The test

HAST-P is written by ACER educational test developers and panelled by peer group subject experts. The tests are subsequently revised and re-drafted and then trial tested extensively on groups of students similar to the final candidate intake. An IRT Rasch analysis procedure is used to analyse candidates’ responses to items of varying difficulty and discrimination. The test development process ensures that the final test results are statistically reliable with good discrimination between stronger and weaker students.

Mathematical reasoning test

(multiple choice – 30 minutes)

This test measures mathematical ability, in contrast to a test of school achievement in mathematics. Consequently, the material used for the questions in this test is selected from a wide variety of sources, and may differ from standard school-based curriculum materials.

Candidates must apply logical and strategic thinking to work through the questions in the test. The tasks are presented as numbers, text, diagrams, graphs and tables. Subject areas include number, measurement, space, time, logical relations and problem solving.

The test consists of 25 multiple-choice questions within a 30 minute timeframe.

Reading comprehension test

(multiple choice – 30 minutes)

This test measures how well students can understand and interpret ideas in language. The test asks students to look at written and visual material and answer questions on it. There are 25 multiple-choice questions in this 30 minute test.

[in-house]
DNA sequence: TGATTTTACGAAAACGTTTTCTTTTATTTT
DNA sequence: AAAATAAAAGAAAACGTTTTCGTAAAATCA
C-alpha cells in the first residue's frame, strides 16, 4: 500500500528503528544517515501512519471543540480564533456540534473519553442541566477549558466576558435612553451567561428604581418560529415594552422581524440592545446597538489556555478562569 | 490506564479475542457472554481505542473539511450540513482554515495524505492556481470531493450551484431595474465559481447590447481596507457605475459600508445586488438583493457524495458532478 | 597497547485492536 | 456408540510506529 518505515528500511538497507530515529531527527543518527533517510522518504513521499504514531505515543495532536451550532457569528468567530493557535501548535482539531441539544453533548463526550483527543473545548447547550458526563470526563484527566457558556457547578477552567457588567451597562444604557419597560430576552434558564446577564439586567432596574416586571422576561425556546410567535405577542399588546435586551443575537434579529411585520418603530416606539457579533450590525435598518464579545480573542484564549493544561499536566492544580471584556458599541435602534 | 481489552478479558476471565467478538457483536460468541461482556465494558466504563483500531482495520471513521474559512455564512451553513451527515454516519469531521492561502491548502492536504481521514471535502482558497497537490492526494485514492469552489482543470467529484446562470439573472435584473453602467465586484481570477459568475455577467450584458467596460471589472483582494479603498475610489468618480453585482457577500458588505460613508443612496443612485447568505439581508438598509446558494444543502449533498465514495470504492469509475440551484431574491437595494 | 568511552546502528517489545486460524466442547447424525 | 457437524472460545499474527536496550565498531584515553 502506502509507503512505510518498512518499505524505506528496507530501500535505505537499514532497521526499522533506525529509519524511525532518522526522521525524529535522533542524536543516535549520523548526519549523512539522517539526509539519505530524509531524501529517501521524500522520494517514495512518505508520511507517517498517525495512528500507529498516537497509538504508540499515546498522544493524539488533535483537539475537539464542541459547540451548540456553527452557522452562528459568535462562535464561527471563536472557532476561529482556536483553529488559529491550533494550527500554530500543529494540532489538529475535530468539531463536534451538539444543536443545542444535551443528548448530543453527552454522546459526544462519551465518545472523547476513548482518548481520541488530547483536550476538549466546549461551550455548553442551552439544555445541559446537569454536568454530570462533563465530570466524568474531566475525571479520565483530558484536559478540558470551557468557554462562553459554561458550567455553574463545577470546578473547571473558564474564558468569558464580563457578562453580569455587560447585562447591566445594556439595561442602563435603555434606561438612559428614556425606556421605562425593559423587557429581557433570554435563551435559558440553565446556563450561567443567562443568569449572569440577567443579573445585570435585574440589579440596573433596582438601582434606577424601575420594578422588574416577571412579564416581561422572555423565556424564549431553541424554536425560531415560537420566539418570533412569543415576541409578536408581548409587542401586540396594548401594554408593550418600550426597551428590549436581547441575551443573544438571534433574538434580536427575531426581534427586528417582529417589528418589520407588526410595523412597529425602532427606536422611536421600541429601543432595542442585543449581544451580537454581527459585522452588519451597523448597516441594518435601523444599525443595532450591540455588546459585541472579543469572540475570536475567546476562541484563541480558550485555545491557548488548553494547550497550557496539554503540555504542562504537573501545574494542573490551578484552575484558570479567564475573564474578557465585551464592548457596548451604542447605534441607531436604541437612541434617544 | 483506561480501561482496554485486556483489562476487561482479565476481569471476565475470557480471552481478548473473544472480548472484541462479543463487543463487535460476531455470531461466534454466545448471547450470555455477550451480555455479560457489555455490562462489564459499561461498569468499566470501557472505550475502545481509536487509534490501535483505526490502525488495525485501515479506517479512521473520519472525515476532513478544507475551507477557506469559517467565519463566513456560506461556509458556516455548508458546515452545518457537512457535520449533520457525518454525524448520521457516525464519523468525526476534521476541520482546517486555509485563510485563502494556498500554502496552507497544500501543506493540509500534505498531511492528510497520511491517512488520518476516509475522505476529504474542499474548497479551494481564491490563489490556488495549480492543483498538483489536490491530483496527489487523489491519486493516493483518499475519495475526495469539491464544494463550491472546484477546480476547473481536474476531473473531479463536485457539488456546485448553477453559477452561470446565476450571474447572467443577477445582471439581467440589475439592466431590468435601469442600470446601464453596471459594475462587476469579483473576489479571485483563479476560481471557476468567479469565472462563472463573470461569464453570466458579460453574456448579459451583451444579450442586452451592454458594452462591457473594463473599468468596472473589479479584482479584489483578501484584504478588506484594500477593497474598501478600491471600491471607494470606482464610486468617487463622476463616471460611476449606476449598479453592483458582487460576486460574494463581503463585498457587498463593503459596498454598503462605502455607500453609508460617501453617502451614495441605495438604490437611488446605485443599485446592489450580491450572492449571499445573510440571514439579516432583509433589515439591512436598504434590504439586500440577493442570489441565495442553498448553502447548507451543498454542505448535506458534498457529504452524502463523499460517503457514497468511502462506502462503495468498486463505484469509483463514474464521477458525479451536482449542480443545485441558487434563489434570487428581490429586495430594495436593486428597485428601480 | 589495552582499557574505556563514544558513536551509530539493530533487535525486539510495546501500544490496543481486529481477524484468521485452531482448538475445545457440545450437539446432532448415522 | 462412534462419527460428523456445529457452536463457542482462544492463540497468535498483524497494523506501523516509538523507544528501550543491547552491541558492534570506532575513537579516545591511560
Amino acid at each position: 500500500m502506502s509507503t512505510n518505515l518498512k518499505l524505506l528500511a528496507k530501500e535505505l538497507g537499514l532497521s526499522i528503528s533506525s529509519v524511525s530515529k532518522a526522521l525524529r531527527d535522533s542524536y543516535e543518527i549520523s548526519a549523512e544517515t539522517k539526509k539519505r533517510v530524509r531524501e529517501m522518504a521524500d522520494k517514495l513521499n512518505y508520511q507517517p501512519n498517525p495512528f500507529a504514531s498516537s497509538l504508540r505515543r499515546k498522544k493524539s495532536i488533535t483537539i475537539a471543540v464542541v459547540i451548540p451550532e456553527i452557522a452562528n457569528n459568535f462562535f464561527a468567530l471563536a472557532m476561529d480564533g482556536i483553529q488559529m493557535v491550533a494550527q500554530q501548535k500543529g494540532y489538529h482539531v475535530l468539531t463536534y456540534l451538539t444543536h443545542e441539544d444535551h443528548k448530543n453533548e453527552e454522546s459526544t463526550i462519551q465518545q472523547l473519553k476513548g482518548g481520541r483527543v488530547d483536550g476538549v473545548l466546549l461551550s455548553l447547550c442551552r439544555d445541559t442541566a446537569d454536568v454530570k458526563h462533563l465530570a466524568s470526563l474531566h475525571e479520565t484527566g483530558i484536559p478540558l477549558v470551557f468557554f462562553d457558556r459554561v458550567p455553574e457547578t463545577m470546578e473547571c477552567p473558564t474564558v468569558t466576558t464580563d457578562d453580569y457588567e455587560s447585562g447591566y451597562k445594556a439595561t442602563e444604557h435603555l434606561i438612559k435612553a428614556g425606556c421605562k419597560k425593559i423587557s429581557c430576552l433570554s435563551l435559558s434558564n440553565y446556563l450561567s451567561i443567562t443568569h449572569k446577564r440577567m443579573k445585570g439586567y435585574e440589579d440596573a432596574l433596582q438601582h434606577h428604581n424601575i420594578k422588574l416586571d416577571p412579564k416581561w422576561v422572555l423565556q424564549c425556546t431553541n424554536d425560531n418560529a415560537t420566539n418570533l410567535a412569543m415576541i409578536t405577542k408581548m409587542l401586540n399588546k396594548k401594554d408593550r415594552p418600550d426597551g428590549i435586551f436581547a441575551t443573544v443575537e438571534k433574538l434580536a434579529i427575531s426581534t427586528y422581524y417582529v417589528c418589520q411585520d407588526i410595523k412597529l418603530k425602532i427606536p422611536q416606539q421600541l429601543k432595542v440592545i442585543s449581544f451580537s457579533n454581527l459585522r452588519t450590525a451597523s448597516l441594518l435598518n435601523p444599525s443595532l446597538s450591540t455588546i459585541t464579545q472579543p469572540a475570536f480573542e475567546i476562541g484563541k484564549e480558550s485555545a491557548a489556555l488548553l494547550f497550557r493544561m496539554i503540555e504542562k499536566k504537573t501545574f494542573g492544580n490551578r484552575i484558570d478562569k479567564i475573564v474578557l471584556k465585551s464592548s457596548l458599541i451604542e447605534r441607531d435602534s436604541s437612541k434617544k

Abstract reasoning test

(multiple choice – 30 minutes)

This test assesses a candidate’s ability to use abstract reasoning skills in order to recognise relationships and to perceive ideas at an abstract level. These types of skills are widely applicable across the curriculum and are related to successful academic outcomes.

Candidates are required to identify a pattern shown in a sequence of diagrams. The pattern may need to be continued or completed. The diagrams comprising the pattern may have a number of elements (size, shape, shading, orientation) that need to be considered when deciphering the pattern.

In responding to the items, pattern recognition, hypothesising and evaluation of evidence are important.

The test contains no language content which is particularly useful for NESB students who are able to demonstrate skills without proficiency in English.

Students are given 30 minutes to answer the 30 multiple-choice questions.

Writing test

(Writing task – 30 minutes)

This test is concerned with student’s ability to express their thoughts and feelings in writing.

Written Expression is generally a creative task and prompts narrative or personal/narrative writing. The stimulus is usually visual. Students are expected to respond to the stimulus in the way that is most interesting to them, and which best displays their ability to write and express themself.

This test assesses a candidate’s ability to express thoughts and feelings in written English. Assessment is based on thought and content, structure and organisation, expression, style and the mechanics of the candidate’s response. The test provides a measure of generative and creative thinking in addition to language competency.